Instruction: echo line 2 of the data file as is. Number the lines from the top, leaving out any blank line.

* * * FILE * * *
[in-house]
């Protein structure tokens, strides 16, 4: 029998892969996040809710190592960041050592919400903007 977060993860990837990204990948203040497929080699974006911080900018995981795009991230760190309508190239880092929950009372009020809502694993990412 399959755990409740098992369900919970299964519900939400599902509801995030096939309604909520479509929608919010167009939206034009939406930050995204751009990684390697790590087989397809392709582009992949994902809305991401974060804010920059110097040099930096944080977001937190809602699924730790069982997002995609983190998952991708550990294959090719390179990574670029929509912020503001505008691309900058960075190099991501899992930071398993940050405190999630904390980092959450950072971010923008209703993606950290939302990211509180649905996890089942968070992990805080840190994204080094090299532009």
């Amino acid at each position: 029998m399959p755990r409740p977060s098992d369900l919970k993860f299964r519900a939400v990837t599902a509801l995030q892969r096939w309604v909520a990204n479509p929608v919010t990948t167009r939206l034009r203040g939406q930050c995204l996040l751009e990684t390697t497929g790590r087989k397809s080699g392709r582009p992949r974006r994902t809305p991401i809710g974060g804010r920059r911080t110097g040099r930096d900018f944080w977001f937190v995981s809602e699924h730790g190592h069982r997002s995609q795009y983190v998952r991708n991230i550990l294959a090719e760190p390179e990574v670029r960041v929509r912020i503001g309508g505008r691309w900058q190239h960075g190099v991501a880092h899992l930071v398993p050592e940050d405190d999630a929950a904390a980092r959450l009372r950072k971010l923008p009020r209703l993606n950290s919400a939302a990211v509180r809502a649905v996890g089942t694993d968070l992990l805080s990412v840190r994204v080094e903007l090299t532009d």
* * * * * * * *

């Protein structure tokens, strides 16, 4: 029998892969996040809710190592960041050592919400903007 977060993860990837990204990948203040497929080699974006911080900018995981795009991230760190309508190239880092929950009372009020809502694993990412 399959755990409740098992369900919970299964519900939400599902509801995030096939309604909520479509929608919010167009939206034009939406930050995204751009990684390697790590087989397809392709582009992949994902809305991401974060804010920059110097040099930096944080977001937190809602699924730790069982997002995609983190998952991708550990294959090719390179990574670029929509912020503001505008691309900058960075190099991501899992930071398993940050405190999630904390980092959450950072971010923008209703993606950290939302990211509180649905996890089942968070992990805080840190994204080094090299532009």